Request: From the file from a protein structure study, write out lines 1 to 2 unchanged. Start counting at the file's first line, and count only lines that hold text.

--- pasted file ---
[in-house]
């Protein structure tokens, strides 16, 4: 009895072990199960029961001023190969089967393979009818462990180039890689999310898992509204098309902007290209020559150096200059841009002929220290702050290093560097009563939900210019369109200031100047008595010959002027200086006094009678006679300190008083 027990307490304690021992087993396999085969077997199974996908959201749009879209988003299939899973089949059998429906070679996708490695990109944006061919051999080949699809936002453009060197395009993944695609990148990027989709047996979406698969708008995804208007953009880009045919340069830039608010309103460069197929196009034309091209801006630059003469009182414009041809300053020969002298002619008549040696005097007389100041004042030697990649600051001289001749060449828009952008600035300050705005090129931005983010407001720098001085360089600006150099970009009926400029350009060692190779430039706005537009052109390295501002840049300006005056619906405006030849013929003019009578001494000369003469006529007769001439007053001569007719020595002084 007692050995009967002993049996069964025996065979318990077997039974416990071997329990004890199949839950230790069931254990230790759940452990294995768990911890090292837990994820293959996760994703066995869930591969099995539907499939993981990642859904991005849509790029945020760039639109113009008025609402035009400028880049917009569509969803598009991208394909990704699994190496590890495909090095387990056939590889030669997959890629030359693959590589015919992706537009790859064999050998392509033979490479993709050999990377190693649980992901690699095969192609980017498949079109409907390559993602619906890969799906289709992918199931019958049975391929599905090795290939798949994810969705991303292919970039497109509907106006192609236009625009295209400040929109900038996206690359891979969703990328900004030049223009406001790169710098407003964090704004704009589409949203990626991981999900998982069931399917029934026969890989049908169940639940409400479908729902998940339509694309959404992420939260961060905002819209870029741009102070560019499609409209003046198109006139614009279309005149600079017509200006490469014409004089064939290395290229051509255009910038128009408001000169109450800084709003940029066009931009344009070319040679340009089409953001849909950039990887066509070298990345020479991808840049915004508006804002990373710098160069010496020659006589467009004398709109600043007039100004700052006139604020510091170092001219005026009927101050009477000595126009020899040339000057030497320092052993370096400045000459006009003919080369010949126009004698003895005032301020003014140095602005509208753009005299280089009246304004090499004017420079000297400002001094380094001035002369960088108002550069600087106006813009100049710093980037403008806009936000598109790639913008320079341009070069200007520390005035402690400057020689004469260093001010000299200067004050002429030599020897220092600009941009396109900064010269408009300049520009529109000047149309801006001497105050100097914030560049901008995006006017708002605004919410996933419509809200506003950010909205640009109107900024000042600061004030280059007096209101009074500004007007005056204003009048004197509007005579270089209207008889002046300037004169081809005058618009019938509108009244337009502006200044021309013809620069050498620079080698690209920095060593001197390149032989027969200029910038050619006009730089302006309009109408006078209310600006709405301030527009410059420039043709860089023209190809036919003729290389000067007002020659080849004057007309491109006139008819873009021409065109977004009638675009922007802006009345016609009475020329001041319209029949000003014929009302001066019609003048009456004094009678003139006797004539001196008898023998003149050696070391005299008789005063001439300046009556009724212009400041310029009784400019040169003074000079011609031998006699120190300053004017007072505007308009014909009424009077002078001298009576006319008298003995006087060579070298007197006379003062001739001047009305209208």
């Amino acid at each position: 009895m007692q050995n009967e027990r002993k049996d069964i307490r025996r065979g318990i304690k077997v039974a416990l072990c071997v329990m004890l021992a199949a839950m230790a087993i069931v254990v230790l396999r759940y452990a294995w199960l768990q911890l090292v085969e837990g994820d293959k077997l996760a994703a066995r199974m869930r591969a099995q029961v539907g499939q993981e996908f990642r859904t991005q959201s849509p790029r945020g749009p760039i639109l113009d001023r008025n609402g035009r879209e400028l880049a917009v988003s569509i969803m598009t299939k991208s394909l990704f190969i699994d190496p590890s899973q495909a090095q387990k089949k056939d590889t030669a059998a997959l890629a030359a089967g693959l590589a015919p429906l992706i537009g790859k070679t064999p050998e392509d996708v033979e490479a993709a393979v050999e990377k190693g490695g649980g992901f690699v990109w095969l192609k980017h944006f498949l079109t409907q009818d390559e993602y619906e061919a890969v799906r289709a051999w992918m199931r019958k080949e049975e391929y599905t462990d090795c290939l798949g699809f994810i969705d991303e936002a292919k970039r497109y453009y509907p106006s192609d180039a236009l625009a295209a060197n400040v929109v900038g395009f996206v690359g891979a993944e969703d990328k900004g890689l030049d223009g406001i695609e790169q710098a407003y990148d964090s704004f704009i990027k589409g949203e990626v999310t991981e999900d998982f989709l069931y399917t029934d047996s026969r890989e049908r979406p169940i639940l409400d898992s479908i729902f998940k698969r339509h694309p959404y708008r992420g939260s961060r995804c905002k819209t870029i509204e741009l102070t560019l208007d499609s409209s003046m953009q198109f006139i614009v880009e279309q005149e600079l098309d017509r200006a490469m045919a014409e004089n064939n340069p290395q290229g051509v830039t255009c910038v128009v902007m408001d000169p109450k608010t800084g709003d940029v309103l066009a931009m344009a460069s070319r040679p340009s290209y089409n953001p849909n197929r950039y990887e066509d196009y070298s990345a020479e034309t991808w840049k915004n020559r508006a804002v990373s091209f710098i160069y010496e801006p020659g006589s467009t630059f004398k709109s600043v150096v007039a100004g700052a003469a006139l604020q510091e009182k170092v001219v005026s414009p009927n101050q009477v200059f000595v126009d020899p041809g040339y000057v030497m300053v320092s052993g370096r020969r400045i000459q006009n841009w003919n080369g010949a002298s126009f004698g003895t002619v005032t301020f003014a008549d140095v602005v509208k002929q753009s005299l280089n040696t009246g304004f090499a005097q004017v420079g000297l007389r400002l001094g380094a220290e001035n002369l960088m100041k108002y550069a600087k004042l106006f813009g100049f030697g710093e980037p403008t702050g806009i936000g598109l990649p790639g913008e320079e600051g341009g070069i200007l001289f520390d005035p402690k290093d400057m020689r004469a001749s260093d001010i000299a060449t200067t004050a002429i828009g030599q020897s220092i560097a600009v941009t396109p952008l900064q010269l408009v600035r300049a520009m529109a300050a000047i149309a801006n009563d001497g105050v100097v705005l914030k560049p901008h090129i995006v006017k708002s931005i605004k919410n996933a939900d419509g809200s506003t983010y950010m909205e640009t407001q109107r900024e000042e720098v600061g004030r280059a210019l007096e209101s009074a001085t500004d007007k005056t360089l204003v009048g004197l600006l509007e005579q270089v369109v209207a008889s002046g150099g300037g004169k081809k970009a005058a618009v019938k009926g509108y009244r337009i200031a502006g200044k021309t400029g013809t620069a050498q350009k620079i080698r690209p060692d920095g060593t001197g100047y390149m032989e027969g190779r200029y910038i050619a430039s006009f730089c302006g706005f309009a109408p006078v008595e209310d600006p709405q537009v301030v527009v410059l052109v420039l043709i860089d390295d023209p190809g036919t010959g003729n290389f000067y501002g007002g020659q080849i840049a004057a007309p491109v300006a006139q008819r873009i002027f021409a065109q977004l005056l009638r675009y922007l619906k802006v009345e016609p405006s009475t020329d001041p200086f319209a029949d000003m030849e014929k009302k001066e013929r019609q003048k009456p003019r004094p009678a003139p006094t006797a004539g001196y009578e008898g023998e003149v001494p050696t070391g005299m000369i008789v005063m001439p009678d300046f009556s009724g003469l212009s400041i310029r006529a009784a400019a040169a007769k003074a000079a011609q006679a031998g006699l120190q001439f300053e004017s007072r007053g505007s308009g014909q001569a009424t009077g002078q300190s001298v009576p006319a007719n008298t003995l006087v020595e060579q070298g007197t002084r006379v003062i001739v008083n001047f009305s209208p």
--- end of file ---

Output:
[in-house]
């Protein structure tokens, strides 16, 4: 009895072990199960029961001023190969089967393979009818462990180039890689999310898992509204098309902007290209020559150096200059841009002929220290702050290093560097009563939900210019369109200031100047008595010959002027200086006094009678006679300190008083 027990307490304690021992087993396999085969077997199974996908959201749009879209988003299939899973089949059998429906070679996708490695990109944006061919051999080949699809936002453009060197395009993944695609990148990027989709047996979406698969708008995804208007953009880009045919340069830039608010309103460069197929196009034309091209801006630059003469009182414009041809300053020969002298002619008549040696005097007389100041004042030697990649600051001289001749060449828009952008600035300050705005090129931005983010407001720098001085360089600006150099970009009926400029350009060692190779430039706005537009052109390295501002840049300006005056619906405006030849013929003019009578001494000369003469006529007769001439007053001569007719020595002084 007692050995009967002993049996069964025996065979318990077997039974416990071997329990004890199949839950230790069931254990230790759940452990294995768990911890090292837990994820293959996760994703066995869930591969099995539907499939993981990642859904991005849509790029945020760039639109113009008025609402035009400028880049917009569509969803598009991208394909990704699994190496590890495909090095387990056939590889030669997959890629030359693959590589015919992706537009790859064999050998392509033979490479993709050999990377190693649980992901690699095969192609980017498949079109409907390559993602619906890969799906289709992918199931019958049975391929599905090795290939798949994810969705991303292919970039497109509907106006192609236009625009295209400040929109900038996206690359891979969703990328900004030049223009406001790169710098407003964090704004704009589409949203990626991981999900998982069931399917029934026969890989049908169940639940409400479908729902998940339509694309959404992420939260961060905002819209870029741009102070560019499609409209003046198109006139614009279309005149600079017509200006490469014409004089064939290395290229051509255009910038128009408001000169109450800084709003940029066009931009344009070319040679340009089409953001849909950039990887066509070298990345020479991808840049915004508006804002990373710098160069010496020659006589467009004398709109600043007039100004700052006139604020510091170092001219005026009927101050009477000595126009020899040339000057030497320092052993370096400045000459006009003919080369010949126009004698003895005032301020003014140095602005509208753009005299280089009246304004090499004017420079000297400002001094380094001035002369960088108002550069600087106006813009100049710093980037403008806009936000598109790639913008320079341009070069200007520390005035402690400057020689004469260093001010000299200067004050002429030599020897220092600009941009396109900064010269408009300049520009529109000047149309801006001497105050100097914030560049901008995006006017708002605004919410996933419509809200506003950010909205640009109107900024000042600061004030280059007096209101009074500004007007005056204003009048004197509007005579270089209207008889002046300037004169081809005058618009019938509108009244337009502006200044021309013809620069050498620079080698690209920095060593001197390149032989027969200029910038050619006009730089302006309009109408006078209310600006709405301030527009410059420039043709860089023209190809036919003729290389000067007002020659080849004057007309491109006139008819873009021409065109977004009638675009922007802006009345016609009475020329001041319209029949000003014929009302001066019609003048009456004094009678003139006797004539001196008898023998003149050696070391005299008789005063001439300046009556009724212009400041310029009784400019040169003074000079011609031998006699120190300053004017007072505007308009014909009424009077002078001298009576006319008298003995006087060579070298007197006379003062001739001047009305209208």